In her mailbox and on her doorstep, Echo Park resident Lucia Chappelle has been inundated.
“It's crazy,” the freelance writer says, standing outside a market. “I’ve got three or four people knocking on my door every day.”
Such is life when you live in a city council district where 12 candidates are on the ballot.
Chappelle, 60, says she votes in every city election, but still hasn’t decided who will get her support this time. “It’s just really difficult to engage,” she said.
When voters in Los Angeles go to the polls Tuesday, residents of the 13th city council district may have the most difficult choice. A dozen candidates are seeking to succeed Eric Garcetti, who is running for mayor. Based in Hollywood, the district can serve as a launching pad, as Garcetti demonstrates. The district also includes Silver Lake, Atwater Village and Glassell Park.
“It’s one of the key districts in the city,” says Jaime Regalado, the retired director of the Pat Brown Institute for Public Affairs at Cal State LA.
For one thing, the area is one of the few in L.A. that’s grown economically over the past few years. Developer money has poured into the district, along with trendy restaurants and boutiques.
“It’s become a booming district,” Regalado says. “Its political importance has become magnified because of that.”
That may be why four of the top candidates moved into the district within the past couple of years – critics say to take advantage of what they knew would be an open seat.
Gentrification has brought thousands of young, new residents, and pushed out thousands who couldn’t afford soaring rents. But it remains a tale of two districts, Regalado says, with wealthy and poor living nearly side-by-side. The 13th is also perhaps the most diverse in the city, says the district’s former Councilwoman Jackie Goldberg, who served in the 1990s.
“It’s Armenian, it's Thai, it's Persian, it's Polish, it's Russian, and obviously it’s Latino, but not solely Mexican," Goldberg says. "There are a lot of Central Americans.”
The candidates reflect that diversity.
“I was born in Seoul, South Korea,” Emile Mack told a recent candidates forum. Mack is a chief deputy with the L.A. Fire Department.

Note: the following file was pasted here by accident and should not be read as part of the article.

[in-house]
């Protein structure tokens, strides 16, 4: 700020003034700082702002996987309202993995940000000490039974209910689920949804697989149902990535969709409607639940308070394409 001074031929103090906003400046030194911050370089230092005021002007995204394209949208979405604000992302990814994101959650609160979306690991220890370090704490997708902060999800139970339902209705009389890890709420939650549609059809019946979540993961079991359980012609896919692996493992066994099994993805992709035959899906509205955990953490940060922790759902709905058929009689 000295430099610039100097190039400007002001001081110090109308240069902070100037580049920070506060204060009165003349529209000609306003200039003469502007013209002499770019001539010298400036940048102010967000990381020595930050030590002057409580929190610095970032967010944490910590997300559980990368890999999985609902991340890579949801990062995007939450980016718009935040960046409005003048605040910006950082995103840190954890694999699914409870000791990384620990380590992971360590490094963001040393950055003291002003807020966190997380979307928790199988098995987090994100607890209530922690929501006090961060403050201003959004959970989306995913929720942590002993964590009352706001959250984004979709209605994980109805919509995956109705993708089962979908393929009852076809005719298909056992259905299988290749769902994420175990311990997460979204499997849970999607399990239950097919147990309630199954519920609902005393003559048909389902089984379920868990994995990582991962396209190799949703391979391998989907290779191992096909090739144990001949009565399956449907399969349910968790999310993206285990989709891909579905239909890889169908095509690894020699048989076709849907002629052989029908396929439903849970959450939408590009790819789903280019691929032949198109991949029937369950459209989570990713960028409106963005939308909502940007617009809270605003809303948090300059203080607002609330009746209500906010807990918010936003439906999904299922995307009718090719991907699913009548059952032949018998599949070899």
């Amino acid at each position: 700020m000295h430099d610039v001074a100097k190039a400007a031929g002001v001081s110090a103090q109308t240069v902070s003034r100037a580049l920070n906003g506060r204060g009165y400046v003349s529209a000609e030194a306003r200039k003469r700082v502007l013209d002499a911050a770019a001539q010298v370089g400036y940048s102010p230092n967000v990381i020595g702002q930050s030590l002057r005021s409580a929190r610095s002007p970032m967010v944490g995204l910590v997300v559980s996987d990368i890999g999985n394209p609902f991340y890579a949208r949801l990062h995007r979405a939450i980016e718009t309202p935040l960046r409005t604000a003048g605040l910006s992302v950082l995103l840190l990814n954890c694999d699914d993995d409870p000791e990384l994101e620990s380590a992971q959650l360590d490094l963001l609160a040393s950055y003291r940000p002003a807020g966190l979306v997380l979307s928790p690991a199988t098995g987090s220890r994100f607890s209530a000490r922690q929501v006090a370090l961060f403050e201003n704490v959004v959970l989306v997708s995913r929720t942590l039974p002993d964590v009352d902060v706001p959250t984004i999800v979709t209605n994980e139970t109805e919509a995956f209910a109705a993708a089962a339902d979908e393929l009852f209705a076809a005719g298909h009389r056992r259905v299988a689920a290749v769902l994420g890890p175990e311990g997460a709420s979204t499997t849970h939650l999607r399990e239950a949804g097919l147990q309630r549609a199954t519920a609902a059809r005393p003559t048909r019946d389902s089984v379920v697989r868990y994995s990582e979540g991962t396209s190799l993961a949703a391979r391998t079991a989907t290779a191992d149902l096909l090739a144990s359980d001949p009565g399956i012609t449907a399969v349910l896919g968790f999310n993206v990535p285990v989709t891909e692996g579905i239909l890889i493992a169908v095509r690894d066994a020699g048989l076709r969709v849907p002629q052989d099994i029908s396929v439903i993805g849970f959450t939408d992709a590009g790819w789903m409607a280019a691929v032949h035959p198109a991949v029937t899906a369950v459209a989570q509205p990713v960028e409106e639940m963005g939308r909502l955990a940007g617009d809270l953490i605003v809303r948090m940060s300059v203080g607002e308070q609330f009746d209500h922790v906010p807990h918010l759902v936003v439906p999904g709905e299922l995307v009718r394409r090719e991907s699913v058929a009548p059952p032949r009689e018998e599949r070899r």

“When I was three years old, I was very fortunate to be adopted by an African American couple and brought here,” Mack said.
Another candidate, Alex De O’Campo, senior director for a charitable foundation, described growing up with his Filipino immigrant parents and six siblings.
“Dinners usually consisted of two cans of sardines, a bowl of rice," he said.
De O’Campo, Mack, and labor activist John Choi are seeking to become only the second Asian American elected to the L.A. city council. The first was Mike Woo, who represented the same district in the 1980’s.
The race is the most expensive council contest in the city, with Choi topping the money list. Between his own fundraising and labor union money, he’ll benefit from nearly $500,000 in spending.
De O’Campo, Mack, and former deputy mayor Matt Szabo trail him in fundraising. A third tier in the cash category includes former Garcetti aide Mitch O’Farrell, who’s won the LA Times endorsement.
But money is less important than face-to-face contact, argues former councilwoman Goldberg.
"In my first campaign for city council, I think we had 120 coffees during the primary,” she says.
And with a crowded field, a candidate with deep but not necessarily broad support could win a spot in the expected runoff, says Fernando Guerra of the Center for the Study of Los Angeles at Loyola Marymount University.
“I can easily see the top two people getting under 20 percent,” Guerra says. That might amount to less than 6,000 votes.
Outside Trader Joes in Silver Lake, residents expressed interest in a wide variety of issues, from more bike lanes to concerns over a proposed condominium project in Elysian Park.
“Street violence,” Chappelle said. “We’ve had homophobic attacks in our neighborhood, in a neighborhood where we have lots and lots of LGBT people.”
“Roads, terrible roads here, its Third World,” Bruce Stewart complained.
Interestingly, none in a small survey of people listed the city’s projected budget deficit, which nears $1 billion dollars over the next four years.
One Trader Joes worker and Echo Park resident threw up his hands as he struggled to name one candidate. He reflected the overwhelmingly number of choices in this district, as well as a general disinterest in city elections, compared to presidential contests.
“The other day I got a huge stack of brochures, literally all in one day from a bunch of people I’ve never heard of,” Roman Rose said. “I threw them all out. It’s just like a pizza flyer to me.”
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